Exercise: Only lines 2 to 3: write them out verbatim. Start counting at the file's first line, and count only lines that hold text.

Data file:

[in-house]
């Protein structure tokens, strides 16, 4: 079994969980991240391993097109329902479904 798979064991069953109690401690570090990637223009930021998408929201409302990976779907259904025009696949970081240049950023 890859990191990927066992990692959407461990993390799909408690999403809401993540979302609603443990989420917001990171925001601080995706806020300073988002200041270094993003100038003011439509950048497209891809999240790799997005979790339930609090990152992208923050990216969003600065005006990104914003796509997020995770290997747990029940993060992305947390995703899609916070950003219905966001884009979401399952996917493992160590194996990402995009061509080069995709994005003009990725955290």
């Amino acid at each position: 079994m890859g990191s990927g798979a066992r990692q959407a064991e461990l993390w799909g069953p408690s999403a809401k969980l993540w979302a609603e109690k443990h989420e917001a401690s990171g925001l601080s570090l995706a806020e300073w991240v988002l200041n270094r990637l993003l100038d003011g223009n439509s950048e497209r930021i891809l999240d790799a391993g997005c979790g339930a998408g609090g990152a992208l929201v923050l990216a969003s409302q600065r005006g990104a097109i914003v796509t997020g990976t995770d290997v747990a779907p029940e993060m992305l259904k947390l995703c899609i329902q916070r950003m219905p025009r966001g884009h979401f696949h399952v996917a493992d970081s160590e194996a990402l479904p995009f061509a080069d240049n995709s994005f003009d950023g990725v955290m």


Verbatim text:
């Protein structure tokens, strides 16, 4: 079994969980991240391993097109329902479904 798979064991069953109690401690570090990637223009930021998408929201409302990976779907259904025009696949970081240049950023 890859990191990927066992990692959407461990993390799909408690999403809401993540979302609603443990989420917001990171925001601080995706806020300073988002200041270094993003100038003011439509950048497209891809999240790799997005979790339930609090990152992208923050990216969003600065005006990104914003796509997020995770290997747990029940993060992305947390995703899609916070950003219905966001884009979401399952996917493992160590194996990402995009061509080069995709994005003009990725955290």
């Amino acid at each position: 079994m890859g990191s990927g798979a066992r990692q959407a064991e461990l993390w799909g069953p408690s999403a809401k969980l993540w979302a609603e109690k443990h989420e917001a401690s990171g925001l601080s570090l995706a806020e300073w991240v988002l200041n270094r990637l993003l100038d003011g223009n439509s950048e497209r930021i891809l999240d790799a391993g997005c979790g339930a998408g609090g990152a992208l929201v923050l990216a969003s409302q600065r005006g990104a097109i914003v796509t997020g990976t995770d290997v747990a779907p029940e993060m992305l259904k947390l995703c899609i329902q916070r950003m219905p025009r966001g884009h979401f696949h399952v996917a493992d970081s160590e194996a990402l479904p995009f061509a080069d240049n995709s994005f003009d950023g990725v955290m």